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An Interview with Katy Jeremko, re:3D
June 19, 2015
With our expert interview series, we are always seeking to bring further insight into the areas of technology we cover. More recently, we have been focusing on various aspects of 3D printing in its many forms and iterations. We originally connected with Katy Jeremko and her company, re:3D via Twitter and knew that they had a lot of fantastic information to share. Ms. Jeremko is a co-founder of the company and currently works as an Industrial Design Engineer and the lead creative there. The company developed and built one of the nicest large-scale 3D printers we have seen to date, the GigaBot. We suppose, given their location, its only appropriate to have this kind of operation based there, because as the familiar trope goes “Everything is bigger in Texas!” The interview was conducted via email and the transcript is below.
1) How and when did you all decide to get into 3-D printing? What is it from your background that led you to this point?
From Maker Faire in 2012, we all chatted on the phone about how we could use 3D printing for human scale solutions, how we could leverage trash for materials, and 3D print composting toilets for areas of need. Space is in our blood, we believe space & society are inextricably linked. As citizen scientists and explorers ourselves, we want to help others to have access to technologies such as 3D printers to inspire their own change and future technology advancements.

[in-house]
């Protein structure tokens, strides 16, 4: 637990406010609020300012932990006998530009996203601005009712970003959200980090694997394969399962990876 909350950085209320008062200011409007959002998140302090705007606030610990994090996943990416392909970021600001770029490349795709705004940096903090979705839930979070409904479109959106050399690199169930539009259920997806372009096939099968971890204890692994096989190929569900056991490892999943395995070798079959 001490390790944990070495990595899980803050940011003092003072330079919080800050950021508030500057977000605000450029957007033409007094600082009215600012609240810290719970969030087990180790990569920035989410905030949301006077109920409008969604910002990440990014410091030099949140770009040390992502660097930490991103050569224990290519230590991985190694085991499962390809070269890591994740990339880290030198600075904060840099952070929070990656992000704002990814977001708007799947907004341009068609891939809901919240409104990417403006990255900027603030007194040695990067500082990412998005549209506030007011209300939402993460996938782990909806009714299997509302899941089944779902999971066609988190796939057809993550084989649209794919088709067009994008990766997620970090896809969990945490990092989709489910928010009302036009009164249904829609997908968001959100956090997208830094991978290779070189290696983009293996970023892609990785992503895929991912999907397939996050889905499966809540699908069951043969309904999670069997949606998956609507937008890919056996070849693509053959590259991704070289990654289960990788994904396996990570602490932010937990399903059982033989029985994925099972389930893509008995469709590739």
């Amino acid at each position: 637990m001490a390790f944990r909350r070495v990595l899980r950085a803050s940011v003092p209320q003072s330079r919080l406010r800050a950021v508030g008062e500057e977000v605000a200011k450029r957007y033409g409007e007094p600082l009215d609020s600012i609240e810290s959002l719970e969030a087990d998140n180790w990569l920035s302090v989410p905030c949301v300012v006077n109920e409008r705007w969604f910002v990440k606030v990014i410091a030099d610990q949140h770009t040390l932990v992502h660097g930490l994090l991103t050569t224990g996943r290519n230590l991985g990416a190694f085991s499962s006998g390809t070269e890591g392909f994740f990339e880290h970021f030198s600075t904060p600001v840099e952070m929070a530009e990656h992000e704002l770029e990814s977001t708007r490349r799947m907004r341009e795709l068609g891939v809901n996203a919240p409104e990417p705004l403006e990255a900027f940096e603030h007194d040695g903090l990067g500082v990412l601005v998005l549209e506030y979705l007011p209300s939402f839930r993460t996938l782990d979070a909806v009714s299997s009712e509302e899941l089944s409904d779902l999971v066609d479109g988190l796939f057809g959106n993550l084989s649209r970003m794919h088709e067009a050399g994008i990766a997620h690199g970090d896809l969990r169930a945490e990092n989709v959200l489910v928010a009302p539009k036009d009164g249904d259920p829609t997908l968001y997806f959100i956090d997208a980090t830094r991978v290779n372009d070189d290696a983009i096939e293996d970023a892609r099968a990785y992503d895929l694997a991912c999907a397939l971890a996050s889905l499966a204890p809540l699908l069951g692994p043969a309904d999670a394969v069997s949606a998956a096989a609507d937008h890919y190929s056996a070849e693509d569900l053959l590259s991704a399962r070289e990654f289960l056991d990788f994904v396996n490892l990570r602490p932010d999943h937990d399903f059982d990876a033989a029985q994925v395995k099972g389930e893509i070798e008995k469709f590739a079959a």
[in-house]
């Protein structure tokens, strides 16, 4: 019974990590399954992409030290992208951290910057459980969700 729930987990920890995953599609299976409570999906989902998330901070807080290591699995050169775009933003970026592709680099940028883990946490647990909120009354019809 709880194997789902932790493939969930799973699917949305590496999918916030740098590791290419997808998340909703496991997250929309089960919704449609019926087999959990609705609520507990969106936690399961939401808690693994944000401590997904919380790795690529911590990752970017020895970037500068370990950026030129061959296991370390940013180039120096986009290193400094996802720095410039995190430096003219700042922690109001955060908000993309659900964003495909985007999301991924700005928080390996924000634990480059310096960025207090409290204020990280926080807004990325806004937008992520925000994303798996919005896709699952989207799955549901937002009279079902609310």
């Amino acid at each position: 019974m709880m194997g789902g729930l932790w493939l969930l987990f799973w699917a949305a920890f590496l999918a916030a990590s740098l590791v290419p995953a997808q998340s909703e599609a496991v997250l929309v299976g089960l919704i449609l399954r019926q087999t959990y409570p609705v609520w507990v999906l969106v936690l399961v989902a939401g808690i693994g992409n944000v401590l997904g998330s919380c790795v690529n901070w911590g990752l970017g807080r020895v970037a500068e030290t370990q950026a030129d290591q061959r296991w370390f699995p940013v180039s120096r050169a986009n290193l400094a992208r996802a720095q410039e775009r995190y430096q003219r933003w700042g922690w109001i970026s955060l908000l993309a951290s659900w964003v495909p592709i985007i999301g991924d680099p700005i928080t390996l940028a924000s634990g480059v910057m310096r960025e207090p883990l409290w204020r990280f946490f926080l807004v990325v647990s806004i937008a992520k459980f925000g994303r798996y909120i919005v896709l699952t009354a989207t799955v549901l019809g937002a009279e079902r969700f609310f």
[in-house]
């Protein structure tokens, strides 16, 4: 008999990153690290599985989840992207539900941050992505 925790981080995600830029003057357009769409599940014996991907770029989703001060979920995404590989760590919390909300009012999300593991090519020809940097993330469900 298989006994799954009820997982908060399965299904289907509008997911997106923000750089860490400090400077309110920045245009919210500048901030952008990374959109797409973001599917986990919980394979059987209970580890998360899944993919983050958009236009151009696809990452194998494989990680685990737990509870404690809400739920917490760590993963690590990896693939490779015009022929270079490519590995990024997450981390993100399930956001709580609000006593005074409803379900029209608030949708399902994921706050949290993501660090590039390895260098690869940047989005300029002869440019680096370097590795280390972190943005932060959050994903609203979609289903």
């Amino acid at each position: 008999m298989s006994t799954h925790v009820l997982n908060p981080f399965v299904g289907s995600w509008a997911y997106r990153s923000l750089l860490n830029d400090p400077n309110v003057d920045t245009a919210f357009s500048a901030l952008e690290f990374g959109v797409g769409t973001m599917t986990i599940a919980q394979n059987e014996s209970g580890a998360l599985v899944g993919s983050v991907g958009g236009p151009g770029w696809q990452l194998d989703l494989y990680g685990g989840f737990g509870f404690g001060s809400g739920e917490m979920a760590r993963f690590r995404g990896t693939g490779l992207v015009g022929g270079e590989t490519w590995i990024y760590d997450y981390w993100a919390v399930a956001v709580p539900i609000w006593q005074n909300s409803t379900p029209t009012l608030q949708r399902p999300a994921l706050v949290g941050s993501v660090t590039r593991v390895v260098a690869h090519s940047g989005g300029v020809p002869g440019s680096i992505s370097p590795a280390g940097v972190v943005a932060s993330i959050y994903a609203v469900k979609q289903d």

2) How did you come up for the idea for the re:3D? Is there any significance with the name?
3) Who are the key employees at your company and what are their roles?
4) What type of material or filament does your Gigabot technology work best with? Do you have plans to expand into other materials in the future?
5) What are build sizes are possible within Gigabot? Is the technology scalable at all at this point?
6) Without giving away any trade secrets, can you talk a little bit about how your machine actually prints?
8) With the build structure/functionality/technology of your Gigabot, especially if you buy the unassembled kit, is it possible or encouraged for users to customize the design further, or does that get pretty murky for you all?
9) In your mind, given the wealth of 3-D printing technologies and devices out there, what makes yours stand out from the crowd?
10) Given the explosion in the industry, what do you see from it in the next 5-10 years? Will it continue to become more crowded and do you think we will reach a point where it becomes commonplace for everyday consumers or businesses to have a 3-D printer in their house or office?